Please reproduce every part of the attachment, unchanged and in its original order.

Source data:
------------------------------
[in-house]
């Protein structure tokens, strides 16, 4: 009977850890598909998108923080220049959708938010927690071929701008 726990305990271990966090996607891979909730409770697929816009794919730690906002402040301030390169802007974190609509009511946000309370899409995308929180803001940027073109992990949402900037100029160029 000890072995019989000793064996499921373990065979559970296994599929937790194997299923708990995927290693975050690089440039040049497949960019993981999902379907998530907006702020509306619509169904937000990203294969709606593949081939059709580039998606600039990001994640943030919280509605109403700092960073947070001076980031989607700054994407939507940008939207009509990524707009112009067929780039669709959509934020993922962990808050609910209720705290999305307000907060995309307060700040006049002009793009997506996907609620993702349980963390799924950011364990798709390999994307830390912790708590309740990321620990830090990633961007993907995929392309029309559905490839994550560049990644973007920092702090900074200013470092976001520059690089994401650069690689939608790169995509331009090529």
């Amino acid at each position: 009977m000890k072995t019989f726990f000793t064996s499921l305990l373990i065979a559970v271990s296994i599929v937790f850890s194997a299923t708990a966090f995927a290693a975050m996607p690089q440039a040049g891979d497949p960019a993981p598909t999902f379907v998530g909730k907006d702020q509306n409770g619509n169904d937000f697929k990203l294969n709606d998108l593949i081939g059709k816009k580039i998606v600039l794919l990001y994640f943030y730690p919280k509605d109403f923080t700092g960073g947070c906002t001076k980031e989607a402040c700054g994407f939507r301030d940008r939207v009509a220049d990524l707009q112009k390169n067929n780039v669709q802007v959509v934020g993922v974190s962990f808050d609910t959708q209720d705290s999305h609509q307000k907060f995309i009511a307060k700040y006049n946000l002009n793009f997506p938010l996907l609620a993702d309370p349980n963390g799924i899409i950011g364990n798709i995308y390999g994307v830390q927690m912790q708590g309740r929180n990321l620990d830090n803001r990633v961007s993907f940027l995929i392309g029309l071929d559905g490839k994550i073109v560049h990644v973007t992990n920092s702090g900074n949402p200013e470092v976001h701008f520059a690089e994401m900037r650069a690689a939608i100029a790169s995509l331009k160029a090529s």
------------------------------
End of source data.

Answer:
[in-house]
């Protein structure tokens, strides 16, 4: 009977850890598909998108923080220049959708938010927690071929701008 726990305990271990966090996607891979909730409770697929816009794919730690906002402040301030390169802007974190609509009511946000309370899409995308929180803001940027073109992990949402900037100029160029 000890072995019989000793064996499921373990065979559970296994599929937790194997299923708990995927290693975050690089440039040049497949960019993981999902379907998530907006702020509306619509169904937000990203294969709606593949081939059709580039998606600039990001994640943030919280509605109403700092960073947070001076980031989607700054994407939507940008939207009509990524707009112009067929780039669709959509934020993922962990808050609910209720705290999305307000907060995309307060700040006049002009793009997506996907609620993702349980963390799924950011364990798709390999994307830390912790708590309740990321620990830090990633961007993907995929392309029309559905490839994550560049990644973007920092702090900074200013470092976001520059690089994401650069690689939608790169995509331009090529």
């Amino acid at each position: 009977m000890k072995t019989f726990f000793t064996s499921l305990l373990i065979a559970v271990s296994i599929v937790f850890s194997a299923t708990a966090f995927a290693a975050m996607p690089q440039a040049g891979d497949p960019a993981p598909t999902f379907v998530g909730k907006d702020q509306n409770g619509n169904d937000f697929k990203l294969n709606d998108l593949i081939g059709k816009k580039i998606v600039l794919l990001y994640f943030y730690p919280k509605d109403f923080t700092g960073g947070c906002t001076k980031e989607a402040c700054g994407f939507r301030d940008r939207v009509a220049d990524l707009q112009k390169n067929n780039v669709q802007v959509v934020g993922v974190s962990f808050d609910t959708q209720d705290s999305h609509q307000k907060f995309i009511a307060k700040y006049n946000l002009n793009f997506p938010l996907l609620a993702d309370p349980n963390g799924i899409i950011g364990n798709i995308y390999g994307v830390q927690m912790q708590g309740r929180n990321l620990d830090n803001r990633v961007s993907f940027l995929i392309g029309l071929d559905g490839k994550i073109v560049h990644v973007t992990n920092s702090g900074n949402p200013e470092v976001h701008f520059a690089e994401m900037r650069a690689a939608i100029a790169s995509l331009k160029a090529s």